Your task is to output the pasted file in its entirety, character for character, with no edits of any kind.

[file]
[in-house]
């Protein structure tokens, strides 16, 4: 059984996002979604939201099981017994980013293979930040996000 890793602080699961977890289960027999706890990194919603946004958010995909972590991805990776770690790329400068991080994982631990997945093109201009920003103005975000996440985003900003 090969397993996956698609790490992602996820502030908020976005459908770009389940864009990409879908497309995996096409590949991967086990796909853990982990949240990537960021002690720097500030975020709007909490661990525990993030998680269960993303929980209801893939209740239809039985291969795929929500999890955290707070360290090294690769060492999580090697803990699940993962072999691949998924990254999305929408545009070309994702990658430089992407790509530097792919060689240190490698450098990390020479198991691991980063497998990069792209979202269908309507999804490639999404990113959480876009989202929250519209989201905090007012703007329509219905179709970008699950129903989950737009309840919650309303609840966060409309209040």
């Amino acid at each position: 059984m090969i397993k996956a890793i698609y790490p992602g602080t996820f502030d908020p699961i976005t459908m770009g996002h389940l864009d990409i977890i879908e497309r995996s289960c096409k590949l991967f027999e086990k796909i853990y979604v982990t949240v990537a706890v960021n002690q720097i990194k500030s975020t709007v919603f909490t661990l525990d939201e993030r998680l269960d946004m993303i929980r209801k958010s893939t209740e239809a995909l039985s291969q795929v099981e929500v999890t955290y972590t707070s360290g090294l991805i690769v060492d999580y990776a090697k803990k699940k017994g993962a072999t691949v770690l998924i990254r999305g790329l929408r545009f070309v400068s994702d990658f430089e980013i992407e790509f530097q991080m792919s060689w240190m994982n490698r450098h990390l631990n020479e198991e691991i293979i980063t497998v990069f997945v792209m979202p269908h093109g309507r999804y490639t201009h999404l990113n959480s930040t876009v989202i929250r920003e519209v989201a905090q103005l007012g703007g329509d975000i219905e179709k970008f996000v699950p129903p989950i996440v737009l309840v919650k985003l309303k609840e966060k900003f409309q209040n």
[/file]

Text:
[in-house]
């Protein structure tokens, strides 16, 4: 059984996002979604939201099981017994980013293979930040996000 890793602080699961977890289960027999706890990194919603946004958010995909972590991805990776770690790329400068991080994982631990997945093109201009920003103005975000996440985003900003 090969397993996956698609790490992602996820502030908020976005459908770009389940864009990409879908497309995996096409590949991967086990796909853990982990949240990537960021002690720097500030975020709007909490661990525990993030998680269960993303929980209801893939209740239809039985291969795929929500999890955290707070360290090294690769060492999580090697803990699940993962072999691949998924990254999305929408545009070309994702990658430089992407790509530097792919060689240190490698450098990390020479198991691991980063497998990069792209979202269908309507999804490639999404990113959480876009989202929250519209989201905090007012703007329509219905179709970008699950129903989950737009309840919650309303609840966060409309209040």
């Amino acid at each position: 059984m090969i397993k996956a890793i698609y790490p992602g602080t996820f502030d908020p699961i976005t459908m770009g996002h389940l864009d990409i977890i879908e497309r995996s289960c096409k590949l991967f027999e086990k796909i853990y979604v982990t949240v990537a706890v960021n002690q720097i990194k500030s975020t709007v919603f909490t661990l525990d939201e993030r998680l269960d946004m993303i929980r209801k958010s893939t209740e239809a995909l039985s291969q795929v099981e929500v999890t955290y972590t707070s360290g090294l991805i690769v060492d999580y990776a090697k803990k699940k017994g993962a072999t691949v770690l998924i990254r999305g790329l929408r545009f070309v400068s994702d990658f430089e980013i992407e790509f530097q991080m792919s060689w240190m994982n490698r450098h990390l631990n020479e198991e691991i293979i980063t497998v990069f997945v792209m979202p269908h093109g309507r999804y490639t201009h999404l990113n959480s930040t876009v989202i929250r920003e519209v989201a905090q103005l007012g703007g329509d975000i219905e179709k970008f996000v699950p129903p989950i996440v737009l309840v919650k985003l309303k609840e966060k900003f409309q209040n």